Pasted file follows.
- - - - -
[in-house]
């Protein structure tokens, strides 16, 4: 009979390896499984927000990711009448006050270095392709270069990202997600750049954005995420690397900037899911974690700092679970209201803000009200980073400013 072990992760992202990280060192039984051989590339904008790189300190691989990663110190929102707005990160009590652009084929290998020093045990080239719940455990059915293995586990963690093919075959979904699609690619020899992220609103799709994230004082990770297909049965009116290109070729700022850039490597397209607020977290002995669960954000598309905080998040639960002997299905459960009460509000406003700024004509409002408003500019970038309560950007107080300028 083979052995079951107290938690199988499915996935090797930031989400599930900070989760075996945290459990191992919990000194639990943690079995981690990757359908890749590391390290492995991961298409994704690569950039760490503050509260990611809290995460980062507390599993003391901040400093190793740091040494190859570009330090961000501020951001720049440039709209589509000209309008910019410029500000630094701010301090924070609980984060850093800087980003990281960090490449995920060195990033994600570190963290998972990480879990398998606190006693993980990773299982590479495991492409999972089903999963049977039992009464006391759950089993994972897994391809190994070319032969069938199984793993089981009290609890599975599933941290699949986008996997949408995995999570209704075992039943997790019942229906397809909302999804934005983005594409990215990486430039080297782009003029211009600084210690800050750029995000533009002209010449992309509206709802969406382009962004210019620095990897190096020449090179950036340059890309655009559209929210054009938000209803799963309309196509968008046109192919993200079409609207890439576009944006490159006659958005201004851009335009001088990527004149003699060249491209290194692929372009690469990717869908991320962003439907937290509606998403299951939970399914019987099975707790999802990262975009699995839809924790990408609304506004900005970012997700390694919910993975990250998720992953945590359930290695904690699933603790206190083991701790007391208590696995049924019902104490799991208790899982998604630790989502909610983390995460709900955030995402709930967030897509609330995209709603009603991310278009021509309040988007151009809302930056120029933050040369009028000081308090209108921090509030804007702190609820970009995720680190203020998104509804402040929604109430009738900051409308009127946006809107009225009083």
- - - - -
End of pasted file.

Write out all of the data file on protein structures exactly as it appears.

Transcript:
[in-house]
């Protein structure tokens, strides 16, 4: 009979390896499984927000990711009448006050270095392709270069990202997600750049954005995420690397900037899911974690700092679970209201803000009200980073400013 072990992760992202990280060192039984051989590339904008790189300190691989990663110190929102707005990160009590652009084929290998020093045990080239719940455990059915293995586990963690093919075959979904699609690619020899992220609103799709994230004082990770297909049965009116290109070729700022850039490597397209607020977290002995669960954000598309905080998040639960002997299905459960009460509000406003700024004509409002408003500019970038309560950007107080300028 083979052995079951107290938690199988499915996935090797930031989400599930900070989760075996945290459990191992919990000194639990943690079995981690990757359908890749590391390290492995991961298409994704690569950039760490503050509260990611809290995460980062507390599993003391901040400093190793740091040494190859570009330090961000501020951001720049440039709209589509000209309008910019410029500000630094701010301090924070609980984060850093800087980003990281960090490449995920060195990033994600570190963290998972990480879990398998606190006693993980990773299982590479495991492409999972089903999963049977039992009464006391759950089993994972897994391809190994070319032969069938199984793993089981009290609890599975599933941290699949986008996997949408995995999570209704075992039943997790019942229906397809909302999804934005983005594409990215990486430039080297782009003029211009600084210690800050750029995000533009002209010449992309509206709802969406382009962004210019620095990897190096020449090179950036340059890309655009559209929210054009938000209803799963309309196509968008046109192919993200079409609207890439576009944006490159006659958005201004851009335009001088990527004149003699060249491209290194692929372009690469990717869908991320962003439907937290509606998403299951939970399914019987099975707790999802990262975009699995839809924790990408609304506004900005970012997700390694919910993975990250998720992953945590359930290695904690699933603790206190083991701790007391208590696995049924019902104490799991208790899982998604630790989502909610983390995460709900955030995402709930967030897509609330995209709603009603991310278009021509309040988007151009809302930056120029933050040369009028000081308090209108921090509030804007702190609820970009995720680190203020998104509804402040929604109430009738900051409308009127946006809107009225009083």